by Glickman-Simon R

Sjogren syndrome (SS) is a disorder of the immune system. The body’s immune system mistakenly attacks its own tissue. In this case it, it affects the mucus membranes and certain glands. These glands produce moisture such as tears, saliva, and sweat. Common symptoms include dry eyes, dry mouth, problems swallowing, swollen glands, and dental cavities.

The cause of SS is unknown. Some genes may lead to a higher risk of this syndrome. However, something in the environment may be what triggers the immune problem.

Symptoms tend to come and go. There is no cure, but symptoms can be managed with medication and lifestyle changes.

Natural Therapies

Likely Effective

  • Traditional Chinese herbal medicine —A blend of specific herbs tailored to an individual based on traditional Chinese medicine. Patients saw improvements in tear and salivary function.A1

Possibly Effective

  • Electrostimulation—Stimulates specific nerve pathways to produce saliva.B1-B4

Unlikely to Be Effective

Editorial process and description of evidence categories can be found at EBSCO NAT Editorial Process.

Herbs and Supplements to Be Used With Caution

Talk to your doctor about all herbs or supplements you are taking. Some may interact with your treatment plan or health conditions.


Traditional Chinese Herbal Medicine

REFA1 Luo H, Li X, Liu J, Andrew F, George L. Chinese herbal medicine in treating primary Sjogren’s syndrome: a systematic review of randomized trials. Evid Based Complement Alternat Med. 2012;2012:640658.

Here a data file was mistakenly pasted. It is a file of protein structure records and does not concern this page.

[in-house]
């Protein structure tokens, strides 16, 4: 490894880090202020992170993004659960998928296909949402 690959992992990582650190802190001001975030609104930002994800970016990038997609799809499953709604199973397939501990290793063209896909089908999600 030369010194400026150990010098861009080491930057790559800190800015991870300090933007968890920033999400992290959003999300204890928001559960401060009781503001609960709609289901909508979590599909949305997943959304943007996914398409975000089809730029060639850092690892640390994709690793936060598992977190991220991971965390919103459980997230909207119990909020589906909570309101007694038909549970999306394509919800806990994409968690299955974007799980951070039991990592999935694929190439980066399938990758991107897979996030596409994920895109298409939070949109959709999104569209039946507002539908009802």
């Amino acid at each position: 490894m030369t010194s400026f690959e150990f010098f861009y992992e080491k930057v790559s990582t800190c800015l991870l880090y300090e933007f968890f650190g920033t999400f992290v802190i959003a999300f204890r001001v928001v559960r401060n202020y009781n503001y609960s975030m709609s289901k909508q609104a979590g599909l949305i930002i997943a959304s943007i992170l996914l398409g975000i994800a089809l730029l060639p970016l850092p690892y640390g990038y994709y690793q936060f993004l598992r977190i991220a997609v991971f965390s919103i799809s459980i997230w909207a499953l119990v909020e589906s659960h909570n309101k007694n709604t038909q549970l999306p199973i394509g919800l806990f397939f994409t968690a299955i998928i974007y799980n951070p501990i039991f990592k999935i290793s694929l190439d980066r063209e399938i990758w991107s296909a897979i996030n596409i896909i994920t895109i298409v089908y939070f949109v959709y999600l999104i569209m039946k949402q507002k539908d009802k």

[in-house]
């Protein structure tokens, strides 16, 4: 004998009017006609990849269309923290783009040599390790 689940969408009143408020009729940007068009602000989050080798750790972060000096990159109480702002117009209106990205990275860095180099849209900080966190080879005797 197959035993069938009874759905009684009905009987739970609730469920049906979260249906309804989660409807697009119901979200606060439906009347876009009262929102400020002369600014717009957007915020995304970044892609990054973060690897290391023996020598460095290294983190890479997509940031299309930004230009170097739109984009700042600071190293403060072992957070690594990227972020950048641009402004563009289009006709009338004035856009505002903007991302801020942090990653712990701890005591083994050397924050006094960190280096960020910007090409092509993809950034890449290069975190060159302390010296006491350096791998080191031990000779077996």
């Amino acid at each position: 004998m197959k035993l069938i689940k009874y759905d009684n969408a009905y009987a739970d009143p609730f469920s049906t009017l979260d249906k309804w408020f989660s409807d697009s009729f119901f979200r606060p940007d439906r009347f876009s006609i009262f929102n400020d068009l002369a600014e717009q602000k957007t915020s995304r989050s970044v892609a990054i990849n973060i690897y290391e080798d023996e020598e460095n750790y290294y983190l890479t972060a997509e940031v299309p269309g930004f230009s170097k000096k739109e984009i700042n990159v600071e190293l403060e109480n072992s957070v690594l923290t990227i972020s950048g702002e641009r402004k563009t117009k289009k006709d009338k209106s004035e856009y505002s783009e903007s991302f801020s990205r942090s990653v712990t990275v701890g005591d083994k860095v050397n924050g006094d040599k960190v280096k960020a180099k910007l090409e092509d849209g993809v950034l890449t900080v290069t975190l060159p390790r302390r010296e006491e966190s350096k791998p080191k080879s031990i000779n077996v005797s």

REFB1 Stellar M, Chou L, Daniels TE. Electrical stimulation of salivary flow in patients with Sjogren’s syndrome. J Dent Res. 1988;67(10):1334-1337.

REFB2 Talal N, Quinn JH, Daniels TE. The clinical effects of electrostimulation on salivary function of Sjögren's syndrome patients. A placebo controlled study. Rheumatol Int. 1992;12(2):43-45.

REFB3 Strietzel FP, Lafaurie GI, Mendoza GR, et al. Efficacy and safety of an intraoral electrostimulation device for xerostomia relief: a multicenter, randomized trial. Arthritis Rheum. 2011;63(1):180-190.

REFB4 Furness S, Bryan G, McMillan R, Birchenough S, Worthington HV. Interventions for the management of dry mouth: non-pharmacological interventions. Cochrane Database Syst Rev. 2013;(9):CD009603.

Dehydroepiandrosterone (DHEA)

REFC1 Hartkamp A, Geenen R, Godaert GL, et al. Effect of dehydroepiandrosterone administration on fatigue, well-being, and functioning in women with primary Sjögren syndrome: a randomised controlled trial. Ann Rheum Dis. 2008;67(1):91-97.

REFC2 Virkki LM, Porola P, Forsblad-d'Elia H, Valtysdottir S, Solovieva SA, Konttinen YT. Dehydroepiandrosterone (DHEA) substitution treatment for severe fatigue in DHEA-deficient patients with primary Sjögren's syndrome. Arthritis Care Res (Hoboken). 2010;62(1):118-124.

Revision Information

  • Reviewer: EBSCO NAT Review Board Richard Glickman-Simon, MD
  • Review Date: 02/2019
  • Update Date: 02/22/2019